Who wants to be an international pariah? We do.
Canada's environment minister Peter Kent announced that Canada would not sign on to a second Kyoto commitment at the climate change talks in Durban, South Africa last week.
It's an honest position — we weren't going to do anything about climate change anyway, not with a Conservative majority. It's certainly not a position that's going to win us any friends in the international community.
Canada and Canadians used to have a tremendous reputation abroad. We were considered friendly, fair, generous, gracious people. Our international reputation was secure.
We continue to brag about our triumph and sacrifice at Vimy Ridge. We're proud of their commitment to duty and doing what's right in the face of considerable obstacles. Other countries revered us for this. The military continues to deserve our respect for the role it plays in defending our country.
We used to be a leader in human rights, environmental protection, and we led the charge in reducing land mines.
Resting on our laurels isn't doing us any good internationally. We certainly aren't interested in sacrifice for the greater good. All we've got going for us now is that we're not terrorists, and that makes our oil 'ethical'.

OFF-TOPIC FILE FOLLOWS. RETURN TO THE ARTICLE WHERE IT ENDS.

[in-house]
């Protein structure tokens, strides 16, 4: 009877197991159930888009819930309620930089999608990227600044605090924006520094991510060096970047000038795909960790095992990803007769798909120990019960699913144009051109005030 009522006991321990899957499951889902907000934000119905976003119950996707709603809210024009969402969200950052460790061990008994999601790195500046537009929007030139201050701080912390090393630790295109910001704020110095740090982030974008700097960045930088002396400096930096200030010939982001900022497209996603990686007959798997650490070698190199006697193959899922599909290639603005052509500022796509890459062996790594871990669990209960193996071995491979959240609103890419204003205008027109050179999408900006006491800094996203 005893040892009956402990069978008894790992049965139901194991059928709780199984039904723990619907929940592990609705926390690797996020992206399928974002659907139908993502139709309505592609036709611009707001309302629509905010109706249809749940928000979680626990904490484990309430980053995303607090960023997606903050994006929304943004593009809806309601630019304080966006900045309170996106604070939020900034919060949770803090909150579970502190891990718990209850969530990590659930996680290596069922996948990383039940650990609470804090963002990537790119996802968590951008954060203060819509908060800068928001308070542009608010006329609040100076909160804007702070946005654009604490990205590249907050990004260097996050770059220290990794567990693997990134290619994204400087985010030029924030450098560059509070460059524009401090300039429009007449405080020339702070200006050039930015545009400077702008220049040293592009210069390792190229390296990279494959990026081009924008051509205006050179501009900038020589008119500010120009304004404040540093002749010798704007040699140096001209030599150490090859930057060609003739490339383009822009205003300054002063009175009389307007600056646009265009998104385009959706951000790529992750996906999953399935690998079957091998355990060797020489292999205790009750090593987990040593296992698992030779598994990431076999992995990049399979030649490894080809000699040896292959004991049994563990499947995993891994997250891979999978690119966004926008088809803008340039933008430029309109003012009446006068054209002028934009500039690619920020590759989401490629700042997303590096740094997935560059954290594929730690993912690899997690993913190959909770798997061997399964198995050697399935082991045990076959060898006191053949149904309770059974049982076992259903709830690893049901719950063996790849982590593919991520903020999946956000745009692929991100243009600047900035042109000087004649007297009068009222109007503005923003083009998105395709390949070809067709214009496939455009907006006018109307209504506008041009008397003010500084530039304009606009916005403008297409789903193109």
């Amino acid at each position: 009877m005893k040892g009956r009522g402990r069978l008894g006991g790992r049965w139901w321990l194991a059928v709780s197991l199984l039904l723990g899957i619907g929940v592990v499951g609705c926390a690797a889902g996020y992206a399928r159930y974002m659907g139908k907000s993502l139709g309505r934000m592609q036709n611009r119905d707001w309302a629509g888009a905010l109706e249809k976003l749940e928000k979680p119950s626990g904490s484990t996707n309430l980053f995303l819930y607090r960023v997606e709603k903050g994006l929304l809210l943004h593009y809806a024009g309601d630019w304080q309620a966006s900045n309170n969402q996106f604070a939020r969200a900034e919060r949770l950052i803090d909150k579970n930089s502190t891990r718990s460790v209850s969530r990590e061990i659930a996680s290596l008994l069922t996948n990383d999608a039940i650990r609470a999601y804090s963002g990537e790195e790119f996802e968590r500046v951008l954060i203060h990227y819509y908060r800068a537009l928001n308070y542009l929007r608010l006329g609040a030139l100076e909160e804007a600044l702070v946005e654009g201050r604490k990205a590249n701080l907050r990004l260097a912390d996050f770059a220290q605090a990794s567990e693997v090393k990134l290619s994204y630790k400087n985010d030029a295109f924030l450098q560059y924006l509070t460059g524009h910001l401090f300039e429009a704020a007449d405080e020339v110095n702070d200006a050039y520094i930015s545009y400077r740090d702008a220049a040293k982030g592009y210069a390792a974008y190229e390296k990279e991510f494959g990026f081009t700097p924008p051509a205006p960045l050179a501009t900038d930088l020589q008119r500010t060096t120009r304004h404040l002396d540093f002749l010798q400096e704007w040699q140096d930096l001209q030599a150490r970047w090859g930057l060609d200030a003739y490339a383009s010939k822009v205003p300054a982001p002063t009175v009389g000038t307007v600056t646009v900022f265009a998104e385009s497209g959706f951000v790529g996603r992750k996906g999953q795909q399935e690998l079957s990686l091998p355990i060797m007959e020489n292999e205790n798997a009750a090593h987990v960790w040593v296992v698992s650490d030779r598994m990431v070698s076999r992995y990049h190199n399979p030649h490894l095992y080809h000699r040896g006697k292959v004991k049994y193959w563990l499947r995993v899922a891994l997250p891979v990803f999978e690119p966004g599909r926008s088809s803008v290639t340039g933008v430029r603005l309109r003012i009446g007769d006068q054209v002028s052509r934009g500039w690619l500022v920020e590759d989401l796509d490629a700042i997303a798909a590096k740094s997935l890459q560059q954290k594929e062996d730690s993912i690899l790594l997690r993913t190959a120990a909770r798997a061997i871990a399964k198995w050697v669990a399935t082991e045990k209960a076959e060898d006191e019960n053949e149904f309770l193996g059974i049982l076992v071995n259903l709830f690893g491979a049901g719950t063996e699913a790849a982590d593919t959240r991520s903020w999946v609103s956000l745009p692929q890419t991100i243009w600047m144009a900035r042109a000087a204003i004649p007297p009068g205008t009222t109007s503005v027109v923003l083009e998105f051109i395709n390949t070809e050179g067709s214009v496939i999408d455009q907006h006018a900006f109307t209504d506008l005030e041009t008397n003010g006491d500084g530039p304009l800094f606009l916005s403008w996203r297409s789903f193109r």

The Canadian flag on the backpack is not the badge of honour it used to be. Other countries are well aware of Canada's backwards stance on clean energy, and how we prioritize our local economy over the global environment.
Canada signed on to the first Kyoto agreement then failed utterly to meet our commitments. Even China is disappointed in our stance on Climate Change. Yes, be embarrassed.
We've lost the political will to do what's right in the face of adversity. We've become comfortable with our resource extracting economy and our international goodwill has evaporated: Our self interest has eclipsed our willingness to do the right thing in the eyes of the world.
It's not an overstatement that the future of humanity in the world is at stake. We rely absolutely on ecological services and a stable climate. No amount of economic activity can replace that, and we're announcing to the world that yes, we are that selfish.
Practically speaking though, if you're planning a trip abroad in the near future, you may not want to trumpet so loudly that you're Canadian. You may not get the special treatment you were expecting.
Originally published to correspond with The Conference of the Parties #17 in Durban, December 2011.